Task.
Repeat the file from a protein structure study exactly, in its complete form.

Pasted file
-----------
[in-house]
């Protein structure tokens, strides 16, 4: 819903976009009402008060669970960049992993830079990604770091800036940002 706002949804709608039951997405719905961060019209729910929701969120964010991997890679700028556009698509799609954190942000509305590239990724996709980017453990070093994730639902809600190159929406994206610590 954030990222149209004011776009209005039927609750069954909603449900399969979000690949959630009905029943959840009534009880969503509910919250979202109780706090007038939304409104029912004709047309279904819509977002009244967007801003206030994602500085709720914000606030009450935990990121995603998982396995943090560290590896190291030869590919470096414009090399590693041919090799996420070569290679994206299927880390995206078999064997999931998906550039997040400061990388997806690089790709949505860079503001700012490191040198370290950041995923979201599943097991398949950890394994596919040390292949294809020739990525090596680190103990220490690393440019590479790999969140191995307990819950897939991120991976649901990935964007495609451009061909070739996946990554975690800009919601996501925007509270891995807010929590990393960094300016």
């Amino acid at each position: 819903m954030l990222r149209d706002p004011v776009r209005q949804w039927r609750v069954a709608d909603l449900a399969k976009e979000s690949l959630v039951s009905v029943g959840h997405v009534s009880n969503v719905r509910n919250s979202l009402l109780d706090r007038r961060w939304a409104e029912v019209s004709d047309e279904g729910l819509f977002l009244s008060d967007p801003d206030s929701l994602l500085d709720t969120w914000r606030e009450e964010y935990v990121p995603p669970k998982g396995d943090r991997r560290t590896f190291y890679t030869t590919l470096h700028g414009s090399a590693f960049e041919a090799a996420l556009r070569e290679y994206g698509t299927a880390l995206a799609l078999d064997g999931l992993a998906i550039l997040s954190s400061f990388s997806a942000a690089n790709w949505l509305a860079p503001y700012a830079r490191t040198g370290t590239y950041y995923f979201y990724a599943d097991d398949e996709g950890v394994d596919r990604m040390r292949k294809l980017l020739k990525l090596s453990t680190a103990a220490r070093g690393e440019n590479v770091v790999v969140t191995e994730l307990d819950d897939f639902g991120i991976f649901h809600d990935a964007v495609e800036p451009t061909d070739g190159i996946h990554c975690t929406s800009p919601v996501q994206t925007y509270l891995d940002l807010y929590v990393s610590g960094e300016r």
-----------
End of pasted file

[in-house]
């Protein structure tokens, strides 16, 4: 819903976009009402008060669970960049992993830079990604770091800036940002 706002949804709608039951997405719905961060019209729910929701969120964010991997890679700028556009698509799609954190942000509305590239990724996709980017453990070093994730639902809600190159929406994206610590 954030990222149209004011776009209005039927609750069954909603449900399969979000690949959630009905029943959840009534009880969503509910919250979202109780706090007038939304409104029912004709047309279904819509977002009244967007801003206030994602500085709720914000606030009450935990990121995603998982396995943090560290590896190291030869590919470096414009090399590693041919090799996420070569290679994206299927880390995206078999064997999931998906550039997040400061990388997806690089790709949505860079503001700012490191040198370290950041995923979201599943097991398949950890394994596919040390292949294809020739990525090596680190103990220490690393440019590479790999969140191995307990819950897939991120991976649901990935964007495609451009061909070739996946990554975690800009919601996501925007509270891995807010929590990393960094300016």
């Amino acid at each position: 819903m954030l990222r149209d706002p004011v776009r209005q949804w039927r609750v069954a709608d909603l449900a399969k976009e979000s690949l959630v039951s009905v029943g959840h997405v009534s009880n969503v719905r509910n919250s979202l009402l109780d706090r007038r961060w939304a409104e029912v019209s004709d047309e279904g729910l819509f977002l009244s008060d967007p801003d206030s929701l994602l500085d709720t969120w914000r606030e009450e964010y935990v990121p995603p669970k998982g396995d943090r991997r560290t590896f190291y890679t030869t590919l470096h700028g414009s090399a590693f960049e041919a090799a996420l556009r070569e290679y994206g698509t299927a880390l995206a799609l078999d064997g999931l992993a998906i550039l997040s954190s400061f990388s997806a942000a690089n790709w949505l509305a860079p503001y700012a830079r490191t040198g370290t590239y950041y995923f979201y990724a599943d097991d398949e996709g950890v394994d596919r990604m040390r292949k294809l980017l020739k990525l090596s453990t680190a103990a220490r070093g690393e440019n590479v770091v790999v969140t191995e994730l307990d819950d897939f639902g991120i991976f649901h809600d990935a964007v495609e800036p451009t061909d070739g190159i996946h990554c975690t929406s800009p919601v996501q994206t925007y509270l891995d940002l807010y929590v990393s610590g960094e300016r």